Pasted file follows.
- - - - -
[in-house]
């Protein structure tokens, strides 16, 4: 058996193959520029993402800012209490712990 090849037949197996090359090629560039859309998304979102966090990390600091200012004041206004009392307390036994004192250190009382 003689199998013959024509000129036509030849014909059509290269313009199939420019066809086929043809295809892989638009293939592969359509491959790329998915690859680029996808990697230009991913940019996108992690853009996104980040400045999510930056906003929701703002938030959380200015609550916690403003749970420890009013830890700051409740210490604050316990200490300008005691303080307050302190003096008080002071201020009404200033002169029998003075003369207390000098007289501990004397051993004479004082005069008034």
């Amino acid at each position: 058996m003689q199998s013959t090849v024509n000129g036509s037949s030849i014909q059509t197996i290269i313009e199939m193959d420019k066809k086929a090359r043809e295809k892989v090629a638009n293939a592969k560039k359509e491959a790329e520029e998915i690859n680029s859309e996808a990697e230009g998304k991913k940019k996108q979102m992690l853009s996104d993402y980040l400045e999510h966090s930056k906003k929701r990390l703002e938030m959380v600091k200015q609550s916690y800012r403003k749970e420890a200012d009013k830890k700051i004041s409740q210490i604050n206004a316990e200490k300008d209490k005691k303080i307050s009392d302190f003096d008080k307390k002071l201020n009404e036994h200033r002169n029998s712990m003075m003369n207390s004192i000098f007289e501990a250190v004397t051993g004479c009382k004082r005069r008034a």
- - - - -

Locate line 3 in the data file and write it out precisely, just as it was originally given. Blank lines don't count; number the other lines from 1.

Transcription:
């Amino acid at each position: 058996m003689q199998s013959t090849v024509n000129g036509s037949s030849i014909q059509t197996i290269i313009e199939m193959d420019k066809k086929a090359r043809e295809k892989v090629a638009n293939a592969k560039k359509e491959a790329e520029e998915i690859n680029s859309e996808a990697e230009g998304k991913k940019k996108q979102m992690l853009s996104d993402y980040l400045e999510h966090s930056k906003k929701r990390l703002e938030m959380v600091k200015q609550s916690y800012r403003k749970e420890a200012d009013k830890k700051i004041s409740q210490i604050n206004a316990e200490k300008d209490k005691k303080i307050s009392d302190f003096d008080k307390k002071l201020n009404e036994h200033r002169n029998s712990m003075m003369n207390s004192i000098f007289e501990a250190v004397t051993g004479c009382k004082r005069r008034a």